• Using these numbers, it is estimated that about 0.12 per cent of the population of the United States over the age of 12 years is addicted to prescription pain relievers. According to the Canadian Tobacco and Alcohol and Drug Use Monitoring Survey opioid use has dropped from 20.6 per cent of Canadians reporting use of an opioid in 2010 to 15 per cent in 2013, while use to get high has remained at 0.2 per cent. (Page 5)

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Despite those statistics, pain patients are having their doses reduced against their wishes. I've pointed this out before, and doctors are being investigated for their prescribing practices. But now, as of Oct. 1, pharmacists in Alberta have a new mandate to re-evaluate all patients coming into their pharmacies with a prescription for opioids. They will now re-assess those people and determine if their doctor should have given them the prescription in the first place.

Not to be outdone, pharmacists in Ontario are now requesting the same for themselves and wish to charge the government an extra $75 per prescription to do what the doctor already did.

Morphine (an opioid) is so crucial for pain control that the British medical journal, the Lancet, just completed a special report on its use (or lack of use) worldwide. They found that "more than 25 million people, including 2.5 million children, die in agony every year around the world, for want of morphine or other palliative care." Poor people are not getting proper pain relief either because their needs are overlooked or there is fear about potential illicit use.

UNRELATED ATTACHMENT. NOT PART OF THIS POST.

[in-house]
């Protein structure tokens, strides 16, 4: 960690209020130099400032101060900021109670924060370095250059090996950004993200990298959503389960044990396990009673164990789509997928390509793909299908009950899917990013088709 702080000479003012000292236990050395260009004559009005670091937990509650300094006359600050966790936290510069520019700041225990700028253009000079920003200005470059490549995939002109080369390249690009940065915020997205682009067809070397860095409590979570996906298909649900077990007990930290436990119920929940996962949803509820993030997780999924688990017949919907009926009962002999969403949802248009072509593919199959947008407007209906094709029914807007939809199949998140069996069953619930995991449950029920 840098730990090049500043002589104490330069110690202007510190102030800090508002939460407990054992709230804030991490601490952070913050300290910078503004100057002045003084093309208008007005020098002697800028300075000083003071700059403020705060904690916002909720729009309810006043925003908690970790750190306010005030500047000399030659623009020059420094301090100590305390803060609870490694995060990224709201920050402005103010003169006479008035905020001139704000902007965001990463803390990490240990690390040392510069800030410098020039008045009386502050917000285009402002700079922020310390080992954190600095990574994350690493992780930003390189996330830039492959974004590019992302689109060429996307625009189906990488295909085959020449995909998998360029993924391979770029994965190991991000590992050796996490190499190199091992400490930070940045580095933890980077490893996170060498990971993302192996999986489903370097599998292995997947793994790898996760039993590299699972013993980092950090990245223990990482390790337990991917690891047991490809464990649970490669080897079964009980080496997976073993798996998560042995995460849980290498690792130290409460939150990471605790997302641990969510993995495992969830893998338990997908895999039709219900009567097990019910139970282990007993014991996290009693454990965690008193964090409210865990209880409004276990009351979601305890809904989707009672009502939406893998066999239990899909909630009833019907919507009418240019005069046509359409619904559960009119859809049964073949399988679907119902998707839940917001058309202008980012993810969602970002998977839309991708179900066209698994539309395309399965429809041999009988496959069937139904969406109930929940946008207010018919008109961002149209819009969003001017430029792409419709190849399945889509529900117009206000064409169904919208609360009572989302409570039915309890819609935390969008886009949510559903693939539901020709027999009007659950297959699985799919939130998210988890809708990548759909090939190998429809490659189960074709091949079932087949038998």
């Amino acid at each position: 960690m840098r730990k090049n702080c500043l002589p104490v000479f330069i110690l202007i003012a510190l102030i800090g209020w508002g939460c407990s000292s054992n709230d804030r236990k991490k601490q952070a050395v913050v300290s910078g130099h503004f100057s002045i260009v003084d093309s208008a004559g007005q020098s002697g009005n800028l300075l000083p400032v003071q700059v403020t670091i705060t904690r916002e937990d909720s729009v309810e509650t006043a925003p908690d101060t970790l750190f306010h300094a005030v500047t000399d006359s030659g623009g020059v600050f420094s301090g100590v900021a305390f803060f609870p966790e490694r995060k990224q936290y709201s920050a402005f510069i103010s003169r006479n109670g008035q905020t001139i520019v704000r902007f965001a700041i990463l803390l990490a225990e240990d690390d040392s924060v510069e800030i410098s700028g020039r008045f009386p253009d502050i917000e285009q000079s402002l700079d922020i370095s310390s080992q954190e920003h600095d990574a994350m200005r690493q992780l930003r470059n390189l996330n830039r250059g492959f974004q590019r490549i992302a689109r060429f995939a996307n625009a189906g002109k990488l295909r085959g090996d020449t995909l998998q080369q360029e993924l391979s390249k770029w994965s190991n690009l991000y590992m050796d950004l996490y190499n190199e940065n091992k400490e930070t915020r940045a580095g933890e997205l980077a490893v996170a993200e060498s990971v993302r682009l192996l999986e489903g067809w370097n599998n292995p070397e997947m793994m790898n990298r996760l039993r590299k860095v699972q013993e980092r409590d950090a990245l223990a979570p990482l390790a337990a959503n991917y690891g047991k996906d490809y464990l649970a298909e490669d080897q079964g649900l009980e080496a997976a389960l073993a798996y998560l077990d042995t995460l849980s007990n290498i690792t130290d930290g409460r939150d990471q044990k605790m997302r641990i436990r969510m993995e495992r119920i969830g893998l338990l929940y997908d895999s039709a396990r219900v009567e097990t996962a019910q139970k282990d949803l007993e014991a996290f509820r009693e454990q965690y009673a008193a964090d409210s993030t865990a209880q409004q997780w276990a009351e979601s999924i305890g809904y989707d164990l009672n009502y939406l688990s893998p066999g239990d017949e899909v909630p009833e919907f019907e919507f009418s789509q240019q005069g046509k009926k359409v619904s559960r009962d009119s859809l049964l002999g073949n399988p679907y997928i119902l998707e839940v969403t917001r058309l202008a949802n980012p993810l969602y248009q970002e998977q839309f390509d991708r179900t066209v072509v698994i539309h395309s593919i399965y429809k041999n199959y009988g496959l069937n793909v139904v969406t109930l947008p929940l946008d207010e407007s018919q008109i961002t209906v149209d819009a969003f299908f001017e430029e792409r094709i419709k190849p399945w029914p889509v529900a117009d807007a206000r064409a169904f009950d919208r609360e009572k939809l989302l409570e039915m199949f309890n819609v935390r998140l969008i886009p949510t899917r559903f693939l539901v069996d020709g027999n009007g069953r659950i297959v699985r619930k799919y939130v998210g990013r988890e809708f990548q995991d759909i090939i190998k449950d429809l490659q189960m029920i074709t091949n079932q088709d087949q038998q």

It is time to end this war on pain patients and to start treating them with respect and compassion.

Professor Felicia Knaul, co-chair of the commission, said, "The world suffers a deplorable pain crisis: little to no access to morphine for tens of millions of adults and children in poor countries who live and die in horrendous and preventable pain," and this is "one of the world's most striking injustices."

That injustice, the commission said, is compounded in developed countries by "opiophobia" — the fear that allowing the drugs to be used in hospitals and for pain will lead to addiction and crime in the community.

This opiophobia has resulted in the very severe prescribing guidelines we are now seeing in North America. In a recent podcast by the Canadian Medical Association Journal with one of the authors of the new Canadian guidelines, Dr. David Juurlink, it was declared that the prescribing of opioids is a society- wide crisis that has killed a lot of people. However, they can provide no data to back up that claim, just as former Health Minister Jane Philpot was incapable of providing it. And yet, recently released data on the United States' top-selling drugs found that opioids did not dominate. The leading drug is a thyroid replacement.

What is killing people painfully and ruining the quality of life of so many others, however, is the difficulty that people have getting adequate pain relief thanks to the opiophobia.

It is time to end this war on pain patients and to start treating them with respect and compassion.